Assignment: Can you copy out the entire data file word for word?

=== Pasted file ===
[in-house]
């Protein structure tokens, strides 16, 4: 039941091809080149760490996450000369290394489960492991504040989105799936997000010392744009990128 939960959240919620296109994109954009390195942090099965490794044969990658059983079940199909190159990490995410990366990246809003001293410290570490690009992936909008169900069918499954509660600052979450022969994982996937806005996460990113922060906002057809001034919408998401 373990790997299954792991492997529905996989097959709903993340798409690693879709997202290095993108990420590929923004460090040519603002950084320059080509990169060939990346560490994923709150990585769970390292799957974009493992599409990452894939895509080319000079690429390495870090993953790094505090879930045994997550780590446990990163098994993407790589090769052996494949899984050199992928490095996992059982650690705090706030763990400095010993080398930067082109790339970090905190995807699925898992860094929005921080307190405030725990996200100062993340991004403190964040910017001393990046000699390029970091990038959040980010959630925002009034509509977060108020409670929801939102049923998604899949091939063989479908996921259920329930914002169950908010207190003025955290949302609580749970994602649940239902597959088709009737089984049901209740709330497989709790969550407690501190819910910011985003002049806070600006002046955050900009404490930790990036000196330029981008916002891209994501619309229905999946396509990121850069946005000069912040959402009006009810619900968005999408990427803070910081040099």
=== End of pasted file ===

[in-house]
């Protein structure tokens, strides 16, 4: 039941091809080149760490996450000369290394489960492991504040989105799936997000010392744009990128 939960959240919620296109994109954009390195942090099965490794044969990658059983079940199909190159990490995410990366990246809003001293410290570490690009992936909008169900069918499954509660600052979450022969994982996937806005996460990113922060906002057809001034919408998401 373990790997299954792991492997529905996989097959709903993340798409690693879709997202290095993108990420590929923004460090040519603002950084320059080509990169060939990346560490994923709150990585769970390292799957974009493992599409990452894939895509080319000079690429390495870090993953790094505090879930045994997550780590446990990163098994993407790589090769052996494949899984050199992928490095996992059982650690705090706030763990400095010993080398930067082109790339970090905190995807699925898992860094929005921080307190405030725990996200100062993340991004403190964040910017001393990046000699390029970091990038959040980010959630925002009034509509977060108020409670929801939102049923998604899949091939063989479908996921259920329930914002169950908010207190003025955290949302609580749970994602649940239902597959088709009737089984049901209740709330497989709790969550407690501190819910910011985003002049806070600006002046955050900009404490930790990036000196330029981008916002891209994501619309229905999946396509990121850069946005000069912040959402009006009810619900968005999408990427803070910081040099």